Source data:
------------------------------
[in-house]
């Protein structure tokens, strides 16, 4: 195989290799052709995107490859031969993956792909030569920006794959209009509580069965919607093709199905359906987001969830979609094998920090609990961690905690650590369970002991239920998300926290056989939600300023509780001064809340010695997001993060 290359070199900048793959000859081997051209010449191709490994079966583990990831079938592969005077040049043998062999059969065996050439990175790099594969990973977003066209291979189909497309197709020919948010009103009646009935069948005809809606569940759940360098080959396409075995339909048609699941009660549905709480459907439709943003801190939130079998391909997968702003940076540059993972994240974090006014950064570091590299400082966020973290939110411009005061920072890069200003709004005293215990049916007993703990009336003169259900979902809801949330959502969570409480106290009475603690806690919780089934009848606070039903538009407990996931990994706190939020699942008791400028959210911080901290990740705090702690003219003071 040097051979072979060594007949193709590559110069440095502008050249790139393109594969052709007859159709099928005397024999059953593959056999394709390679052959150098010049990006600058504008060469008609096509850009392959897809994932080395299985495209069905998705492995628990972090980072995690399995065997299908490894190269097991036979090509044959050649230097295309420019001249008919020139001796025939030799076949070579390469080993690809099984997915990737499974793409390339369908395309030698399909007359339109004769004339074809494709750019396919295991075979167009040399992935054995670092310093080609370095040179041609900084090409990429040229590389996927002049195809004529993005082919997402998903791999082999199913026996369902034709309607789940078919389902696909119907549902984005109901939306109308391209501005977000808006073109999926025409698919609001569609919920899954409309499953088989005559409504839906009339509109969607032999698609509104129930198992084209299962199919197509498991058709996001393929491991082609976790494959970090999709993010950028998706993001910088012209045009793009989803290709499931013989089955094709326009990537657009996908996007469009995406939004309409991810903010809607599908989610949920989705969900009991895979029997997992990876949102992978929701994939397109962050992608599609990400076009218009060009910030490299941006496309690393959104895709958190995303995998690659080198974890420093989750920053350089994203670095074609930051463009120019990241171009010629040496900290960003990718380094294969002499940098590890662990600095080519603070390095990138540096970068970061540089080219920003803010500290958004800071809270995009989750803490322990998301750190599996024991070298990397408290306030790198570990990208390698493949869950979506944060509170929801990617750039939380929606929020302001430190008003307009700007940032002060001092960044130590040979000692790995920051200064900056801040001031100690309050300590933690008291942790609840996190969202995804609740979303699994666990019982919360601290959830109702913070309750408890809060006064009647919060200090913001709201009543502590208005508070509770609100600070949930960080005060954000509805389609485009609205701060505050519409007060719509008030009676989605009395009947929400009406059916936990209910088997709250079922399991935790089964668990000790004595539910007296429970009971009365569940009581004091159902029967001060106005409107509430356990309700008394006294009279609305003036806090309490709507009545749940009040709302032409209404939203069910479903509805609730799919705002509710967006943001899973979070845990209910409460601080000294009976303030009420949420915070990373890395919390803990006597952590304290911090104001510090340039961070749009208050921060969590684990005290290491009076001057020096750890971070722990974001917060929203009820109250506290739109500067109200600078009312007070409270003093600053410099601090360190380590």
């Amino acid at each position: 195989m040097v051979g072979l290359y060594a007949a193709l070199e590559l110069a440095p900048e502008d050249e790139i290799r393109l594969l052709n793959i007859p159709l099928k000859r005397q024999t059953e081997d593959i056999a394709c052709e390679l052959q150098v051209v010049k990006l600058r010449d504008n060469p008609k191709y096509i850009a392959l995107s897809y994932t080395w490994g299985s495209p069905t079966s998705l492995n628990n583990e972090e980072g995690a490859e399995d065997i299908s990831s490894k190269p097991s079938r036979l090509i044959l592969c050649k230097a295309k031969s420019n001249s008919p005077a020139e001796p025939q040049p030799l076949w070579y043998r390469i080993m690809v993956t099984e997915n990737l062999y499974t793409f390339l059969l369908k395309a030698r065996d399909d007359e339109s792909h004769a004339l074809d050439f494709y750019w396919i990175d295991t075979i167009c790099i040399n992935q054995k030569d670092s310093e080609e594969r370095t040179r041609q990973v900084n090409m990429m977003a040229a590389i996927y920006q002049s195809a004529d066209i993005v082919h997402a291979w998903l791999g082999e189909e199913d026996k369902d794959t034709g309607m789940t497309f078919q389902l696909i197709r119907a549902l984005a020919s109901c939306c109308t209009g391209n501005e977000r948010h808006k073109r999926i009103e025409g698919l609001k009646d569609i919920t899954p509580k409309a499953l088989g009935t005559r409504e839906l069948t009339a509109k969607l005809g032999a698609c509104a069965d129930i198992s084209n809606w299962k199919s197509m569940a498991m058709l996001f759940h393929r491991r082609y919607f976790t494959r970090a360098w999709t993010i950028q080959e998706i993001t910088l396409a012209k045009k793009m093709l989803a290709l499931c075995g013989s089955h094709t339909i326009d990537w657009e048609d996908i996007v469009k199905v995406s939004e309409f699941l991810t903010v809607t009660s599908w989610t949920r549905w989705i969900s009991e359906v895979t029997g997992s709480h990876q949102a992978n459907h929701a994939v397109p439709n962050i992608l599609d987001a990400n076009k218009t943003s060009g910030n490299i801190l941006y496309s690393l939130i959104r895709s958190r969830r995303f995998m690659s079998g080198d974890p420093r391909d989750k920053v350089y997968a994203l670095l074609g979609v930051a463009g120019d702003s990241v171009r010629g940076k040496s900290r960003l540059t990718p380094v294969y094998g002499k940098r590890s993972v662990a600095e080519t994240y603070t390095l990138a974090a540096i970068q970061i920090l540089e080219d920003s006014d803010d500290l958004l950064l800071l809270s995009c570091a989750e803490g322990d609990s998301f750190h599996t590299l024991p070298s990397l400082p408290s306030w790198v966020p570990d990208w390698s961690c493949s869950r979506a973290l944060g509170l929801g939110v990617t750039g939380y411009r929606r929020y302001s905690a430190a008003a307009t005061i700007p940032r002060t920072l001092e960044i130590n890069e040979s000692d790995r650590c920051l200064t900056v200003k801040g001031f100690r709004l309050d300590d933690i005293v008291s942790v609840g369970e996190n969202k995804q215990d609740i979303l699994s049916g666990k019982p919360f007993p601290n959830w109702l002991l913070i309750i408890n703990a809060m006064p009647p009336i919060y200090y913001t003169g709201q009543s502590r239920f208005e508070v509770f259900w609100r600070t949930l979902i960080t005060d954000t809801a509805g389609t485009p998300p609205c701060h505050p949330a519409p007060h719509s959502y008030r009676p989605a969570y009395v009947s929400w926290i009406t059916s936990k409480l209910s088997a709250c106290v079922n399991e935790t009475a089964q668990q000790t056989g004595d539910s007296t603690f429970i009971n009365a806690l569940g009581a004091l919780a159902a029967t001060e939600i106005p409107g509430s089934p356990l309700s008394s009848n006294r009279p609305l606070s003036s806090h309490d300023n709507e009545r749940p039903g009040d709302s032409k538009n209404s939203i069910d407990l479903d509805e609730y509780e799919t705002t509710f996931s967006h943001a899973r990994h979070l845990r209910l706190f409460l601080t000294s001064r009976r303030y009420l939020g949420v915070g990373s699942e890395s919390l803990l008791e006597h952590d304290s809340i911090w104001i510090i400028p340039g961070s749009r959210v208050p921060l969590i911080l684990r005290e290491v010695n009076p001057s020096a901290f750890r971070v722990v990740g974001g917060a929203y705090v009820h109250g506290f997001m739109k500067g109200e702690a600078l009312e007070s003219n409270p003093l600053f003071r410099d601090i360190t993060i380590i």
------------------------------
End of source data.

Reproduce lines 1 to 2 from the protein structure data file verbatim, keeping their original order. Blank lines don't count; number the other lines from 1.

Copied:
[in-house]
């Protein structure tokens, strides 16, 4: 195989290799052709995107490859031969993956792909030569920006794959209009509580069965919607093709199905359906987001969830979609094998920090609990961690905690650590369970002991239920998300926290056989939600300023509780001064809340010695997001993060 290359070199900048793959000859081997051209010449191709490994079966583990990831079938592969005077040049043998062999059969065996050439990175790099594969990973977003066209291979189909497309197709020919948010009103009646009935069948005809809606569940759940360098080959396409075995339909048609699941009660549905709480459907439709943003801190939130079998391909997968702003940076540059993972994240974090006014950064570091590299400082966020973290939110411009005061920072890069200003709004005293215990049916007993703990009336003169259900979902809801949330959502969570409480106290009475603690806690919780089934009848606070039903538009407990996931990994706190939020699942008791400028959210911080901290990740705090702690003219003071 040097051979072979060594007949193709590559110069440095502008050249790139393109594969052709007859159709099928005397024999059953593959056999394709390679052959150098010049990006600058504008060469008609096509850009392959897809994932080395299985495209069905998705492995628990972090980072995690399995065997299908490894190269097991036979090509044959050649230097295309420019001249008919020139001796025939030799076949070579390469080993690809099984997915990737499974793409390339369908395309030698399909007359339109004769004339074809494709750019396919295991075979167009040399992935054995670092310093080609370095040179041609900084090409990429040229590389996927002049195809004529993005082919997402998903791999082999199913026996369902034709309607789940078919389902696909119907549902984005109901939306109308391209501005977000808006073109999926025409698919609001569609919920899954409309499953088989005559409504839906009339509109969607032999698609509104129930198992084209299962199919197509498991058709996001393929491991082609976790494959970090999709993010950028998706993001910088012209045009793009989803290709499931013989089955094709326009990537657009996908996007469009995406939004309409991810903010809607599908989610949920989705969900009991895979029997997992990876949102992978929701994939397109962050992608599609990400076009218009060009910030490299941006496309690393959104895709958190995303995998690659080198974890420093989750920053350089994203670095074609930051463009120019990241171009010629040496900290960003990718380094294969002499940098590890662990600095080519603070390095990138540096970068970061540089080219920003803010500290958004800071809270995009989750803490322990998301750190599996024991070298990397408290306030790198570990990208390698493949869950979506944060509170929801990617750039939380929606929020302001430190008003307009700007940032002060001092960044130590040979000692790995920051200064900056801040001031100690309050300590933690008291942790609840996190969202995804609740979303699994666990019982919360601290959830109702913070309750408890809060006064009647919060200090913001709201009543502590208005508070509770609100600070949930960080005060954000509805389609485009609205701060505050519409007060719509008030009676989605009395009947929400009406059916936990209910088997709250079922399991935790089964668990000790004595539910007296429970009971009365569940009581004091159902029967001060106005409107509430356990309700008394006294009279609305003036806090309490709507009545749940009040709302032409209404939203069910479903509805609730799919705002509710967006943001899973979070845990209910409460601080000294009976303030009420949420915070990373890395919390803990006597952590304290911090104001510090340039961070749009208050921060969590684990005290290491009076001057020096750890971070722990974001917060929203009820109250506290739109500067109200600078009312007070409270003093600053410099601090360190380590």